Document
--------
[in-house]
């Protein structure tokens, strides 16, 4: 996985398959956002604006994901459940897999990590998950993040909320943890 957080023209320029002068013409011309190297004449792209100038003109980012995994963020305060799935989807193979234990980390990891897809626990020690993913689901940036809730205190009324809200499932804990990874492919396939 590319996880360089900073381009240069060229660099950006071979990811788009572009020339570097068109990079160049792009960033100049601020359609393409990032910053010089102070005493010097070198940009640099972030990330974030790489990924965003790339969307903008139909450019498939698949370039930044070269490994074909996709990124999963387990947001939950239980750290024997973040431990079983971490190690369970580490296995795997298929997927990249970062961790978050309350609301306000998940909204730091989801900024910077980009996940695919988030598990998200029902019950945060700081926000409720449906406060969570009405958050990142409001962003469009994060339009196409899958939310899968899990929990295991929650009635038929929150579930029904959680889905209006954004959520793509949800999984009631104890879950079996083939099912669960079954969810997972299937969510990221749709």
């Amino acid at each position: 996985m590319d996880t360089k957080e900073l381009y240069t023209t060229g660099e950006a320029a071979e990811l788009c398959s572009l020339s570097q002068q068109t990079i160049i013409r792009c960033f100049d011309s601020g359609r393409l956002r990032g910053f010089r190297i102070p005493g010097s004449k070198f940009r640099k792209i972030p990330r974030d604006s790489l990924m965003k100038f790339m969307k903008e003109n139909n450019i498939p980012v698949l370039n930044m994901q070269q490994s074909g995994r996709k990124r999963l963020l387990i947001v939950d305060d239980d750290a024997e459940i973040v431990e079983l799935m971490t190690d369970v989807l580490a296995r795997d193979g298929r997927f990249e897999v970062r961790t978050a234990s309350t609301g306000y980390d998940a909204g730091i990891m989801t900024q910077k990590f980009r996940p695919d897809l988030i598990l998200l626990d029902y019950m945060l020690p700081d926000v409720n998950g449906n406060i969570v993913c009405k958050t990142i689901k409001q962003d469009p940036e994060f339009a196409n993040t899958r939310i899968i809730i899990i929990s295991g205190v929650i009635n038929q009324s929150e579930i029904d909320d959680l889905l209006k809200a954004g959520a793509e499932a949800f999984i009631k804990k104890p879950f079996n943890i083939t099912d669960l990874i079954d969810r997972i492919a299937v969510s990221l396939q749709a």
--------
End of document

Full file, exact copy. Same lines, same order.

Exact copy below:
[in-house]
């Protein structure tokens, strides 16, 4: 996985398959956002604006994901459940897999990590998950993040909320943890 957080023209320029002068013409011309190297004449792209100038003109980012995994963020305060799935989807193979234990980390990891897809626990020690993913689901940036809730205190009324809200499932804990990874492919396939 590319996880360089900073381009240069060229660099950006071979990811788009572009020339570097068109990079160049792009960033100049601020359609393409990032910053010089102070005493010097070198940009640099972030990330974030790489990924965003790339969307903008139909450019498939698949370039930044070269490994074909996709990124999963387990947001939950239980750290024997973040431990079983971490190690369970580490296995795997298929997927990249970062961790978050309350609301306000998940909204730091989801900024910077980009996940695919988030598990998200029902019950945060700081926000409720449906406060969570009405958050990142409001962003469009994060339009196409899958939310899968899990929990295991929650009635038929929150579930029904959680889905209006954004959520793509949800999984009631104890879950079996083939099912669960079954969810997972299937969510990221749709």
């Amino acid at each position: 996985m590319d996880t360089k957080e900073l381009y240069t023209t060229g660099e950006a320029a071979e990811l788009c398959s572009l020339s570097q002068q068109t990079i160049i013409r792009c960033f100049d011309s601020g359609r393409l956002r990032g910053f010089r190297i102070p005493g010097s004449k070198f940009r640099k792209i972030p990330r974030d604006s790489l990924m965003k100038f790339m969307k903008e003109n139909n450019i498939p980012v698949l370039n930044m994901q070269q490994s074909g995994r996709k990124r999963l963020l387990i947001v939950d305060d239980d750290a024997e459940i973040v431990e079983l799935m971490t190690d369970v989807l580490a296995r795997d193979g298929r997927f990249e897999v970062r961790t978050a234990s309350t609301g306000y980390d998940a909204g730091i990891m989801t900024q910077k990590f980009r996940p695919d897809l988030i598990l998200l626990d029902y019950m945060l020690p700081d926000v409720n998950g449906n406060i969570v993913c009405k958050t990142i689901k409001q962003d469009p940036e994060f339009a196409n993040t899958r939310i899968i809730i899990i929990s295991g205190v929650i009635n038929q009324s929150e579930i029904d909320d959680l889905l209006k809200a954004g959520a793509e499932a949800f999984i009631k804990k104890p879950f079996n943890i083939t099912d669960l990874i079954d969810r997972i492919a299937v969510s990221l396939q749709a």